I must say that I have loved your "Who Taught YOU To Drive" columns since they started over a year ago. However, I believe that some of the crosswalk information given is misleading ("Reader road rage, unleashed," June 24, City Weekly).
You wrote, "The law says you have to stop only if someone is within 10 feet of your vehicle." That is not entirely correct. The 10-foot rule applies to the distance of the pedestrian to the vehicle operator's lane, and not his or her vehicle. It is not a huge difference, but still an important one.
When I read the Massachusetts crosswalk laws, it does not seem like the 10-foot rule applies at all times. According to Mass. General Laws Chapter 89, Section 11, the 10-foot rule applies only when a pedestrian is approaching from the opposite direction of a vehicle's traveling lane.
If a pedestrian were crossing a multilane, two-direction road, all vehicles traveling in the direction of the lanes nearest the pedestrian would have to stop until he or she passed. The same would apply to a multi lane one-way road, such as St. James Avenue at Copley Square.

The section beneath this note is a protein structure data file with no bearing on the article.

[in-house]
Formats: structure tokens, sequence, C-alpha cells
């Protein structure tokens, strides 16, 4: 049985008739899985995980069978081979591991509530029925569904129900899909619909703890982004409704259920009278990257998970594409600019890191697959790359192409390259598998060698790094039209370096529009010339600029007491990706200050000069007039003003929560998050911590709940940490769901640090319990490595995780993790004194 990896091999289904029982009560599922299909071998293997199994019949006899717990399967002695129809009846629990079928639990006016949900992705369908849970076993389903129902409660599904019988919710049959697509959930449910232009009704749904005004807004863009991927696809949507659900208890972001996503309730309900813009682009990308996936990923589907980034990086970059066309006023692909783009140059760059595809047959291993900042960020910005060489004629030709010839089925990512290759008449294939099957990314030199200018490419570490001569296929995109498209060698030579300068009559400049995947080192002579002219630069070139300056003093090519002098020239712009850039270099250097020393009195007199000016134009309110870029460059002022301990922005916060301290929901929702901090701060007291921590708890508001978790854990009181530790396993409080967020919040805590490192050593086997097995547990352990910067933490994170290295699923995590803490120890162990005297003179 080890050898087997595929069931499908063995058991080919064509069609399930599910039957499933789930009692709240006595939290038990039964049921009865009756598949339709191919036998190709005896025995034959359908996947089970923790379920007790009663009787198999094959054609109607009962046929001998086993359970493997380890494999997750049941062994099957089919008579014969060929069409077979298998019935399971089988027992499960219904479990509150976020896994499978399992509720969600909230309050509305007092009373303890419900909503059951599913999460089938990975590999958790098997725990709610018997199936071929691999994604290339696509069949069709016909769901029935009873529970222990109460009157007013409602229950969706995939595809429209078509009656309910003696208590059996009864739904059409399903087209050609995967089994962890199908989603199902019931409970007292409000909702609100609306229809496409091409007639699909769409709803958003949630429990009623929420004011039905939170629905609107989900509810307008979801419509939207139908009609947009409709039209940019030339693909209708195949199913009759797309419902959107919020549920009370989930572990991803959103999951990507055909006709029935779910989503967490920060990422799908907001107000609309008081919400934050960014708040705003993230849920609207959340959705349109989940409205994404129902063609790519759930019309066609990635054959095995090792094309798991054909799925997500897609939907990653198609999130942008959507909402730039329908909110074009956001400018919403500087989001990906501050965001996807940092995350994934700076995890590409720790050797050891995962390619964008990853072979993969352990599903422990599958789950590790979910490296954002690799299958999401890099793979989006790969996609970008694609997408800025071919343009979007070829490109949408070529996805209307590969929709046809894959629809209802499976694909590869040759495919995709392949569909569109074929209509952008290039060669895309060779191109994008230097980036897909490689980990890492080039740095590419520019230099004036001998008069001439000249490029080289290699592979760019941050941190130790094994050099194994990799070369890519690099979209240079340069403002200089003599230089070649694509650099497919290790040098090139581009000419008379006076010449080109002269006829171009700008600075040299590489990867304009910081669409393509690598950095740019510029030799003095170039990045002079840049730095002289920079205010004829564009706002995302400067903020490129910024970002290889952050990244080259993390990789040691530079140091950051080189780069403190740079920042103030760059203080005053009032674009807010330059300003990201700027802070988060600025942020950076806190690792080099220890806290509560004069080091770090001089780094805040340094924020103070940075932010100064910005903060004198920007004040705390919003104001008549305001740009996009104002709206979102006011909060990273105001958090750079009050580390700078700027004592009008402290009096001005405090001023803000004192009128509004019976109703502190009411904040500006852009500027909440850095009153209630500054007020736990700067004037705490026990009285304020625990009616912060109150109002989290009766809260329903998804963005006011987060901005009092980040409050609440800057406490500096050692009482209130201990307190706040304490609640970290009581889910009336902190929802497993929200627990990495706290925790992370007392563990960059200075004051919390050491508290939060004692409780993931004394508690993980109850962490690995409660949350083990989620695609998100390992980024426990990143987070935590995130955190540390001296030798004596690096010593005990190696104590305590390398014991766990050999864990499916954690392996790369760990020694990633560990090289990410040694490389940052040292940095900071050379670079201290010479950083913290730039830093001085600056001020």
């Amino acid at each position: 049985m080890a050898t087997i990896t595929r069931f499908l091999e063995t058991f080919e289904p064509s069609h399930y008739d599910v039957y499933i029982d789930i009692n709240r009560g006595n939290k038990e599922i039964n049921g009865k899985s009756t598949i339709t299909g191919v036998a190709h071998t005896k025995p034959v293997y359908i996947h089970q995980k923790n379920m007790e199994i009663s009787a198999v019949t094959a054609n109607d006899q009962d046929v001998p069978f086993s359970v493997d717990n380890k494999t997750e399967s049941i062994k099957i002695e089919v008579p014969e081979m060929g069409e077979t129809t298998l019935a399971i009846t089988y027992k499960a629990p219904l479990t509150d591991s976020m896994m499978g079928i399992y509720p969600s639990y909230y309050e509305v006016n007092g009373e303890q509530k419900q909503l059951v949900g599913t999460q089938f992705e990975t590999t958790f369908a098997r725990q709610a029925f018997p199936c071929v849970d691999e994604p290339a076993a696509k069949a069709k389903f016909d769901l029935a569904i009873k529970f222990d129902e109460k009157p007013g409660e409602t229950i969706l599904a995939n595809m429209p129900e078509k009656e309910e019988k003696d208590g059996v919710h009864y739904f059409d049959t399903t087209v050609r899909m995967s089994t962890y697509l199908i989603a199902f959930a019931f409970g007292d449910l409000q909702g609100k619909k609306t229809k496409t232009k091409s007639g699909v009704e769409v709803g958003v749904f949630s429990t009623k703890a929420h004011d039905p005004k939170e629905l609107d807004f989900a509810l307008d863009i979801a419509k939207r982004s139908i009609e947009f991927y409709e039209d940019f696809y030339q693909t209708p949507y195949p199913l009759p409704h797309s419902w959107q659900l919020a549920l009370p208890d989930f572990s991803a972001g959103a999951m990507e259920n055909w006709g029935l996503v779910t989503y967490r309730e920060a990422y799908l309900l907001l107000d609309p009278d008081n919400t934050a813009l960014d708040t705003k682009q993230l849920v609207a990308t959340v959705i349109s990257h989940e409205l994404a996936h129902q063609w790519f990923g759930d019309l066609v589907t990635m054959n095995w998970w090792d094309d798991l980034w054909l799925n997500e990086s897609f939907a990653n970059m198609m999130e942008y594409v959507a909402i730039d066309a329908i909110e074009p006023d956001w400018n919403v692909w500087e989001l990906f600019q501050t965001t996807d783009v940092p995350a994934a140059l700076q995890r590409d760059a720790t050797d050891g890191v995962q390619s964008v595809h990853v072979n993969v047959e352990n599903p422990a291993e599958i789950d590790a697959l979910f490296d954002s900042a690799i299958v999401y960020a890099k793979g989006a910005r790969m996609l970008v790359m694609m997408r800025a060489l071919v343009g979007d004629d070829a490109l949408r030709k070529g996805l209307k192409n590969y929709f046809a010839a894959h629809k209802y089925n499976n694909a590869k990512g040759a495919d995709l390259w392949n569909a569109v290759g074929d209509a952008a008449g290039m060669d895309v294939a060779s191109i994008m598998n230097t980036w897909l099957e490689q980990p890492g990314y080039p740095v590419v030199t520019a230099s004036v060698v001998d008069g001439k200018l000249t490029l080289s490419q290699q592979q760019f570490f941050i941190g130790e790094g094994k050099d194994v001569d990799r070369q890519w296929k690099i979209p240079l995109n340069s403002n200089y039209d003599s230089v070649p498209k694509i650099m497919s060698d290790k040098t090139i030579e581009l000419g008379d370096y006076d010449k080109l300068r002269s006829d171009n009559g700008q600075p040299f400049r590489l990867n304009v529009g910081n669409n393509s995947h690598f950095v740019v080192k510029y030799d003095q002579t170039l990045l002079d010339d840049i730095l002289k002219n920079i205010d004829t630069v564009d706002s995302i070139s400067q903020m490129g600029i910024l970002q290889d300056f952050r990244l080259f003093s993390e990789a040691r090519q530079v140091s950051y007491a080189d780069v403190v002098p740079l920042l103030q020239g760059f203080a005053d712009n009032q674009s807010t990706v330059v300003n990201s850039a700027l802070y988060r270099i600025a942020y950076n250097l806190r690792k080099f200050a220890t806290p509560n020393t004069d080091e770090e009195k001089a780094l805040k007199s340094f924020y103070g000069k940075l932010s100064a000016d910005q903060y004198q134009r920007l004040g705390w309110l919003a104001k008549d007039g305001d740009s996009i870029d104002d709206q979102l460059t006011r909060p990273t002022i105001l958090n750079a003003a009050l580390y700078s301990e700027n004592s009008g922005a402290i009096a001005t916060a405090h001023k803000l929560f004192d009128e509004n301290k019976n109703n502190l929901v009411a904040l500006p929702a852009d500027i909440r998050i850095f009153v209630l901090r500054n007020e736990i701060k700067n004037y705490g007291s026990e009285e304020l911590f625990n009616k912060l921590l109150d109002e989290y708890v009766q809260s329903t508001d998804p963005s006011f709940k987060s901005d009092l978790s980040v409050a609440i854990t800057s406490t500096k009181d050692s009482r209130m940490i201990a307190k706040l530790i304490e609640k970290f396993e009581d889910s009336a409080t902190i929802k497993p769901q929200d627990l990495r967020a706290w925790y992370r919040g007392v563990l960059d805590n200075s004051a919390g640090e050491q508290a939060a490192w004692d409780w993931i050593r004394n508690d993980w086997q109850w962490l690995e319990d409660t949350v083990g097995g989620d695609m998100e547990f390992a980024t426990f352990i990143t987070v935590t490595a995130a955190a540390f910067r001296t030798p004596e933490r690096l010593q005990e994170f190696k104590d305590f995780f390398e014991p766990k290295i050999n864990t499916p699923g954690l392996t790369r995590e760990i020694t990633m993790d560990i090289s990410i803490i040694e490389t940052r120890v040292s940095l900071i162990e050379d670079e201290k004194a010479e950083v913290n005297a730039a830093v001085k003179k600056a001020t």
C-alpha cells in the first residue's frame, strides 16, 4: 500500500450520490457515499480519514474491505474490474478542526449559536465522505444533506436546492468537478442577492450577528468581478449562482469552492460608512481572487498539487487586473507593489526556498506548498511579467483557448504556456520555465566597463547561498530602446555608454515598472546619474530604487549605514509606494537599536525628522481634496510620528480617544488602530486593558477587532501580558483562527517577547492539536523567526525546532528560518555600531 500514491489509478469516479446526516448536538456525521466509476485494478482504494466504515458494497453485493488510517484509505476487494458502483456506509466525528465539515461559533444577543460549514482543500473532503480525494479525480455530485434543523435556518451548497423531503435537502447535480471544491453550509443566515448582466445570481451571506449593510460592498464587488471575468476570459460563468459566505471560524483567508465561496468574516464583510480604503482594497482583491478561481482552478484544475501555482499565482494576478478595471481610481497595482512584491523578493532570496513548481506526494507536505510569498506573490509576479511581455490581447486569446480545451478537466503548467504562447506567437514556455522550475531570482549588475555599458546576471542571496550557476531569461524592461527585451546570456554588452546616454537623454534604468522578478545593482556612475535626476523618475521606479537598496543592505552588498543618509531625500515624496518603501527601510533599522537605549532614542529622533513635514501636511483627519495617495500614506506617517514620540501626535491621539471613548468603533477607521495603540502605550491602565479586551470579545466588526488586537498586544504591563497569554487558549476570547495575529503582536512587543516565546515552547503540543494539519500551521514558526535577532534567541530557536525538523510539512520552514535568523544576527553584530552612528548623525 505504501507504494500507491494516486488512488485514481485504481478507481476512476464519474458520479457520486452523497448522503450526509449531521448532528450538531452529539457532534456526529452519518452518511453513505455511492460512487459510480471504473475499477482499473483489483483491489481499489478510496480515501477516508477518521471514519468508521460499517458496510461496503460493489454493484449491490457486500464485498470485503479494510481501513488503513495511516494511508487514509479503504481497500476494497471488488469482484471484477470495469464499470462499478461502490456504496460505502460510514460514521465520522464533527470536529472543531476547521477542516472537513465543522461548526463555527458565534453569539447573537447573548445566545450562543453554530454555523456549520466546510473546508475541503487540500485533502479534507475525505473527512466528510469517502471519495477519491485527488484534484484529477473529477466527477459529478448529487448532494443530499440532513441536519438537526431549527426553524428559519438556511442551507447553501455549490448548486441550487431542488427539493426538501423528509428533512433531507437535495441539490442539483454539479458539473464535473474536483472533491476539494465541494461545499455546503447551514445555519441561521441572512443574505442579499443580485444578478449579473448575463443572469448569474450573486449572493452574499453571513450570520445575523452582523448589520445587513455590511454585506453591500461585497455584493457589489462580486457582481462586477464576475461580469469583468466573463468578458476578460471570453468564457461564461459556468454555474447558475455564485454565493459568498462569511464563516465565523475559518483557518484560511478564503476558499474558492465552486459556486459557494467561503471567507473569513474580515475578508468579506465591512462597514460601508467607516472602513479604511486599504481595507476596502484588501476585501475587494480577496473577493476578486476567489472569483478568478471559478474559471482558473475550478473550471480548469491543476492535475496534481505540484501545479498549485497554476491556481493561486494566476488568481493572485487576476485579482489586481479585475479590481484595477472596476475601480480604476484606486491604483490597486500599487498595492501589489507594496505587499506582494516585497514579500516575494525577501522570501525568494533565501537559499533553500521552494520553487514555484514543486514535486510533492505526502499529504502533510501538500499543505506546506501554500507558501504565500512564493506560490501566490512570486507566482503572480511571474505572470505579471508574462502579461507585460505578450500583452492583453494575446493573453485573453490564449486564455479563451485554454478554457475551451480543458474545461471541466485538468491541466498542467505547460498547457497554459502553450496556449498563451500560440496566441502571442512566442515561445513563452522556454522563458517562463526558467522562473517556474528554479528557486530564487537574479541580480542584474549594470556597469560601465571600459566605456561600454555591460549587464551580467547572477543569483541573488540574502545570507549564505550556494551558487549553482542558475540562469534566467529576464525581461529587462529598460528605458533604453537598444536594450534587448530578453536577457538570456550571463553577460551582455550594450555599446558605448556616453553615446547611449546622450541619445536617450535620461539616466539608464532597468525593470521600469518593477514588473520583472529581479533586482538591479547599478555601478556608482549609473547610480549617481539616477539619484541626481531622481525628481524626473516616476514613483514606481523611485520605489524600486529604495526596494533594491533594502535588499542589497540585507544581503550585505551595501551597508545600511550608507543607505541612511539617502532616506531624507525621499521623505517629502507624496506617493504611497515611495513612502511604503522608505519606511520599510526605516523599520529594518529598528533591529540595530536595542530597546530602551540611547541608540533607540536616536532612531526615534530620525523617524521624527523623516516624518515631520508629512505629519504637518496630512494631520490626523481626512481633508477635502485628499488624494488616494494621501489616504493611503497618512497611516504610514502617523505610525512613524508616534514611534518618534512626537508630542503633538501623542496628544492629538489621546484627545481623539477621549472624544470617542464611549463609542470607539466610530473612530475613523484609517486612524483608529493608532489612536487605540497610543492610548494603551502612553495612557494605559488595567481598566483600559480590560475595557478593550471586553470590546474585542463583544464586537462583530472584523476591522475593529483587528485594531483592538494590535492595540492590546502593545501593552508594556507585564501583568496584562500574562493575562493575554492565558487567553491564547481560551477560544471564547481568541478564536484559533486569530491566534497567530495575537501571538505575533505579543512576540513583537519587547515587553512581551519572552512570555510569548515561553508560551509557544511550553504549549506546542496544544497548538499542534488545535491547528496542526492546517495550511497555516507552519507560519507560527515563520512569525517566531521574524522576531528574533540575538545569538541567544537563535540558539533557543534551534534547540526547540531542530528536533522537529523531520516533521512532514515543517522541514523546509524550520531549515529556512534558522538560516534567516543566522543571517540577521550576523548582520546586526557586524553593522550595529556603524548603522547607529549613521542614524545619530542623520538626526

Once a pedestrian enters that crosswalk, all vehicles would have to yield since they are in that "traveled part of the way" even if their lane is over 10 feet away.
As someone whose daily commute is made by walking, I would appreciate it if you could let me know if I have misinterpreted the law cited above. I will forgo any comments about the horrendous Boston bicyclists for now!
Reporter Peter DeMarco replies:
Matthew is absolutely right. I inadvertently left off the phrase " if approaching from the other side of the divider line." Quoting my own column on crosswalks from July of last year : If a pedestrian is anywhere on your half of the street, the law says you've got to stop at the crosswalk. It's that simple. But if a pedestrian is coming across the street from the opposite side, it depends on how close he or she is to your car. According to Massachusetts General Laws Chapter 89, Section 11, if a pedestrian is "within 10 feet" of your side of the street, you've got to stop. But if they're not, you can keep on driving -- even if they're in the crosswalk.
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